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Frequently asked questions

Have a question on training ACA students? Click on the topic you’re looking for and you’ll be able to find answers to a host of frequently asked questions we get from employers.

Becoming authorised to train students 

Training roles in your organisation 

Training agreement 

  • Is a training agreement the same as an employment contract?

    No. In most countries, employment law requires your organisation to provide your employees with an employment contract. This is a different document and is separate to the training agreement. 

  • Can I extend a training agreement?

    Yes. Extensions can sometimes be required if, for example, a student is switching to a part-time contract or requires more time to meeting their training requirements. Agreements can be extended for up to a total of 60 months. However, please note, you do not need to extend a student’s training agreement for them to complete exams – exams are independent of the minimum three-year training agreement period. 

    Extensions up to three months can be made by the student via their online training file. 

    Extensions beyond three months require the employer to update the training agreement and advise us accordingly by completing the amendments to a training agreement form. 


Practical work experience 

Professional development 

Ethics and professional scepticism

Six-monthly reviews 

  • Do I need to hold six-monthly reviews?
    Yes. The six-monthly reviews are an integral part of ACA training. They allow you to assess the development and progress of your students and help to ensure each student is engaged and on track with receiving the knowledge, skills and experience they need to become an ICAEW Chartered Accountant. 
  • Who is responsible for arranging six-monthly reviews?
    It is your student’s responsibility to arrange a suitable time with you for each review. However, you should do everything you can to facilitate these meetings at regular intervals and facilitate a process for the reviews.
  • What do I need to discuss during a six-monthly review?

    You need to review and discuss all thee elements of ACA training at each review. This includes: 

    • Ethics and professional scepticism - you will need to discuss your students' ethical development, their progress through the Ethics Learning Programme and discuss at least one ICAEW Practising Ethics scenario and real-life ethical situation.  
    • Practical work experience – you need to review your student’s practical work experience within the last six months and agree the number of days completed. 
    • Professional development - review your student's progress through each of the seven ladders and confirm that you are happy that the examples provided adequately demonstrate the required skills. If you have an accredited professional development system in place, you will use your own appraisal records instead.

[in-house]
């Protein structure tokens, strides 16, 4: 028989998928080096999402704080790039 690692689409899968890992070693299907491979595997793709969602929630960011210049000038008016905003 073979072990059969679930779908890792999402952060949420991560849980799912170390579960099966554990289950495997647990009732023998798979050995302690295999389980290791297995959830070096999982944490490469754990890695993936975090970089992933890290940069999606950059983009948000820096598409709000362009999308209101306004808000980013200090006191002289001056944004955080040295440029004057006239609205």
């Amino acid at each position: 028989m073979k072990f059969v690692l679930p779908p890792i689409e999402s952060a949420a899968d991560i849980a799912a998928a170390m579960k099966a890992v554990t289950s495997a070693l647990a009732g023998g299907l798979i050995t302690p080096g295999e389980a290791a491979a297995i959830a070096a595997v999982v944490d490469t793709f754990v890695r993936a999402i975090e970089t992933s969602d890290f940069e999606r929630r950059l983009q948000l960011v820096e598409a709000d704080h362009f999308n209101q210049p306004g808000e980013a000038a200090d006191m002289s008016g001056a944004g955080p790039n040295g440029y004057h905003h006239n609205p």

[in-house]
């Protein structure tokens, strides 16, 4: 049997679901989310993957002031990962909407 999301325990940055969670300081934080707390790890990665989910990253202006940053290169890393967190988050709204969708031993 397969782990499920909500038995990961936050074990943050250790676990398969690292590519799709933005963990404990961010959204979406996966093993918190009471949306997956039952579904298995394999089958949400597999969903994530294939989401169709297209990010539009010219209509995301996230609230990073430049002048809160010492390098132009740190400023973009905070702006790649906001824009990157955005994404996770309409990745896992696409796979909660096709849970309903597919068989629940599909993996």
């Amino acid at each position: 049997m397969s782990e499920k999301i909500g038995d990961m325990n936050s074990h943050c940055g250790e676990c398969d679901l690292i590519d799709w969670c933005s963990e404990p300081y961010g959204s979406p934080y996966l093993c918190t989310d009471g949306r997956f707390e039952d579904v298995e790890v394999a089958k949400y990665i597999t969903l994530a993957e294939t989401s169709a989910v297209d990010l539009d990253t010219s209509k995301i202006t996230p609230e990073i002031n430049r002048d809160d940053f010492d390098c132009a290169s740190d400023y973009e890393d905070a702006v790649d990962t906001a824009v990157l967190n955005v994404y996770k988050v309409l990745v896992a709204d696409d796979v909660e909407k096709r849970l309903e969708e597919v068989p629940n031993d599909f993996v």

• Exams - review and discuss their progress and results so far, any re-sit plans and what elements they have found most relevant or interesting. 

    You may also want to use this time to discuss the areas your student would like to develop.  

  • How long should a six-monthly review last?
    Around 1 hour. 

Online training file 

Re-registration of students 

Audit Qualification  

  • Does my student have to complete the Audit Qualification as part of their training?
    No. Audit work experience is not a mandatory element of the ACA.  

    However, if you are a firm of registered auditors, it would be in your student's interest to record any audit experience they gain with you, as holding the Audit Qualification may help them in their future career. 
  • Who can sign off audit experience?
    A counsellor can sign off each six-month period of audit experience.  

    The qualified person responsible for training (QPRT) or person responsible for training (PRT) will be able to provide a final approval of a student's audit experience and sign off their completed online training file at the end of the students training agreement period. Authorised Training Principals can also provide a final sign off. 

    All approvers must hold a UK Audit Qualification and be registered in a training role. Within the training file only appropriately qualified and authorised people will appear in the drop down box as an option for sign off. 
  • Where can I find out more information about the Audit Qualification?
    Full information on the Audit Qualification is available at icaew.com/aq


  • Who can offer ICAEW apprenticeships?
    Currently, ICAEW apprenticeships are only available for organisations in England. 
  • How do I set an apprenticeship up?

    Setting up an ICAEW apprenticeship is a simple process: 

    • Create an apprenticeship service account on gov.uk to set up and approve apprenticeships, access and manage funding, approve training costs and more. 
    • Select a tuition provider. 
    • Recruit your apprentice. 

  • How does apprenticeship funding work and who can access it?

    All organisations in England, regardless of size or sector, can access government funding for apprenticeships.

    • Levy paying employers (organisations with a wage bill of more than £3m) can access their own levy funds to offer our apprenticeship training programmes.